To Express and Engage: The Jaipur Literature Festival Returns to New York
NEW YORK, Sept. 13, 2023 — For the seventh year, the Jaipur Literature Festival (JLF) — which has been described as the “greatest literary show on Earth” — returned to New York City. The fourth day of programming was hosted at Asia Society, and featured conversations with three authors followed by music from the Anriudh Varma Collective Classical Quintet.
Mathematician and novelist Manil Suri opened the evening in discussion with academic Patrick Honner. During this session, Suri unpacked the origins behind his recent book The Big Bang of Numbers: How to Build the Universe Using Only Math, which was shortlisted for the 2023 PEN/E.O. Wilson Literary Science Writing Award. When answering why he wanted to use math to explain the construction of the universe, Suri shared that “since I’m a storyteller I was looking at a story, I wanted it to be a narrative, and the traditional way that math books would have a narrative would be to look at the history of mathematics... My question was, is there another way to do it, and that’s where I started thinking. Can you really build up everything just using mathematics?”
The next session, “Writing Tibet, Remembering Tibet,” involved a conversation between Bard College Assistant Professor Dominique Townsend, Tibetan poet Tsering Wangmo Dhompa, and Tibetan writer and translator Tenzin Dickie. The three women discussed Buddhism’s historical and modern influence on Tibetan literature, which they believe is largely a product of the history of textual production in Tibetan monasteries. “So much of the language of everyday Buddhism has shaped our ways of talking about exile,” shared Dhompa. “The idea that exile is a bardo, this state of in- betweenness, the state after death and before the next life. And that is a trope that comes up very often.” She, Townsend, and Dickie also unpacked the commercialization of Tibetan Buddhism in the mindfulness and meditation industry, leading Dickie to ask: “why are people so interested in our culture but not our suffering?”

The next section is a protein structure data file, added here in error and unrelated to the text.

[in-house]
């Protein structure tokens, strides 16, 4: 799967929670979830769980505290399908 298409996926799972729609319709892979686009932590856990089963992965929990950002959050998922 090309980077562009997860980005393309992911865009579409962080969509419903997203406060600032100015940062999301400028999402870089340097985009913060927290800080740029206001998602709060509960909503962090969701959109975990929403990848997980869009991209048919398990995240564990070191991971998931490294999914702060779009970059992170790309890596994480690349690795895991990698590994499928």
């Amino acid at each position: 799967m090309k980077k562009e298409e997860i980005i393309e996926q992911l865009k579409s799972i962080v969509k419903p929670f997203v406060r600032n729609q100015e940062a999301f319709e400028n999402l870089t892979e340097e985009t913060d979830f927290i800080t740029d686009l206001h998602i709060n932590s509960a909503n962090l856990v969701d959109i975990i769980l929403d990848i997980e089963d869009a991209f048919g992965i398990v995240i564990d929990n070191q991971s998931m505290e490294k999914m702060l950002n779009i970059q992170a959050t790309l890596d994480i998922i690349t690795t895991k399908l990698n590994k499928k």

Politician and author Shashi Tharoor talked to author and journalist Seema Sirohi in the last session of the evening. The topic of conversation was the paradoxes of India today, particularly within the political apparatus, which was the topic of Tharoor’s book The Paradoxical Prime Minister: Narendra Modi and His India. Tharoor shared his concerns regarding the recent erosion of India’s autonomous institutions, like the media, that are meant to be “repositories of neutrality and integrity above the political fray.” He stated: “We’re going around claiming that we are the mother of democracy – which is a claim [that] others can also make, the Greeks in particular — but I don’t think that too many mothers would treat their children this way.” Despite these internal paradoxes, Tharoor shared his hopes for India's role as a peacemaker in today’s multipolar world.
The Anirudh Varma Collective Classical Quartet closed the evening with a spontaneous and impromptu musical experience. Their performance emerged from their passion for reimagining traditional Indian classical compositions within a contemporary Baithak framework. A reception was held afterwards in the Garden Court, which was a wonderfully lighthearted close to an intellectual evening of dialogue.
At Asia Society Texas, JLF Houston featured award-winning film-maker Mira Nair, celebrated author Chitra Banerjee Divakaruni, award-winning journalist Anjan Sundaram, among other panelists and performers. Topics ranged from book censorship, to cosmological discoveries, to the partition of the Indian subcontinent.